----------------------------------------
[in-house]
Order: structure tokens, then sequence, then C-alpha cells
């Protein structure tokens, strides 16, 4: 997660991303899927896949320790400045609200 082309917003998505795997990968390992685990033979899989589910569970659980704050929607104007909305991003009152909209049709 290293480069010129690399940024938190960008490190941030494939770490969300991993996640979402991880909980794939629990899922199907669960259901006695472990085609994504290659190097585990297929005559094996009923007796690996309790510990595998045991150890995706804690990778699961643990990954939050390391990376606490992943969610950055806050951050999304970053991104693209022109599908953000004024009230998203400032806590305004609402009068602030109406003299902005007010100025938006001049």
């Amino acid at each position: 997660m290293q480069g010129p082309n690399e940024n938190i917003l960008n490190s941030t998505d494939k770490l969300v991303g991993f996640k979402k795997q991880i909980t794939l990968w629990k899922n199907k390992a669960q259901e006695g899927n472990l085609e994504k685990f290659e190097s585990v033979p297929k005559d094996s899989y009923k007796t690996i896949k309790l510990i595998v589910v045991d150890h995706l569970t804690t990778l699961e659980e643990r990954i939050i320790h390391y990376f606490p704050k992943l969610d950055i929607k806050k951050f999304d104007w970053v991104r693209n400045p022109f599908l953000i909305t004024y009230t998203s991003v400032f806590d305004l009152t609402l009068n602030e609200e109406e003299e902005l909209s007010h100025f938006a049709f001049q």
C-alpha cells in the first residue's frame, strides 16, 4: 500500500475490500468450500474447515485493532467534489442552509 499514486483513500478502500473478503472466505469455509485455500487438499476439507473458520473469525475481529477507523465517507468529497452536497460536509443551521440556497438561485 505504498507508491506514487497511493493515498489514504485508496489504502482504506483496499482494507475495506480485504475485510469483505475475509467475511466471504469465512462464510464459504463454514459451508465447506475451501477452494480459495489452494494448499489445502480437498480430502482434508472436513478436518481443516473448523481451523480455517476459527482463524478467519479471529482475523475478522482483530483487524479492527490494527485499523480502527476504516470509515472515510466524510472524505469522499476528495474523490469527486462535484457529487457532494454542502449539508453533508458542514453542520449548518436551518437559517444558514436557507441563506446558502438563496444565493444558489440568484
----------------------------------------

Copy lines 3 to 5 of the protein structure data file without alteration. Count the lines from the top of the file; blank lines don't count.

């Protein structure tokens, strides 16, 4: 997660991303899927896949320790400045609200 082309917003998505795997990968390992685990033979899989589910569970659980704050929607104007909305991003009152909209049709 290293480069010129690399940024938190960008490190941030494939770490969300991993996640979402991880909980794939629990899922199907669960259901006695472990085609994504290659190097585990297929005559094996009923007796690996309790510990595998045991150890995706804690990778699961643990990954939050390391990376606490992943969610950055806050951050999304970053991104693209022109599908953000004024009230998203400032806590305004609402009068602030109406003299902005007010100025938006001049």
């Amino acid at each position: 997660m290293q480069g010129p082309n690399e940024n938190i917003l960008n490190s941030t998505d494939k770490l969300v991303g991993f996640k979402k795997q991880i909980t794939l990968w629990k899922n199907k390992a669960q259901e006695g899927n472990l085609e994504k685990f290659e190097s585990v033979p297929k005559d094996s899989y009923k007796t690996i896949k309790l510990i595998v589910v045991d150890h995706l569970t804690t990778l699961e659980e643990r990954i939050i320790h390391y990376f606490p704050k992943l969610d950055i929607k806050k951050f999304d104007w970053v991104r693209n400045p022109f599908l953000i909305t004024y009230t998203s991003v400032f806590d305004l009152t609402l009068n602030e609200e109406e003299e902005l909209s007010h100025f938006a049709f001049q």
C-alpha cells in the first residue's frame, strides 16, 4: 500500500475490500468450500474447515485493532467534489442552509 499514486483513500478502500473478503472466505469455509485455500487438499476439507473458520473469525475481529477507523465517507468529497452536497460536509443551521440556497438561485 505504498507508491506514487497511493493515498489514504485508496489504502482504506483496499482494507475495506480485504475485510469483505475475509467475511466471504469465512462464510464459504463454514459451508465447506475451501477452494480459495489452494494448499489445502480437498480430502482434508472436513478436518481443516473448523481451523480455517476459527482463524478467519479471529482475523475478522482483530483487524479492527490494527485499523480502527476504516470509515472515510466524510472524505469522499476528495474523490469527486462535484457529487457532494454542502449539508453533508458542514453542520449548518436551518437559517444558514436557507441563506446558502438563496444565493444558489440568484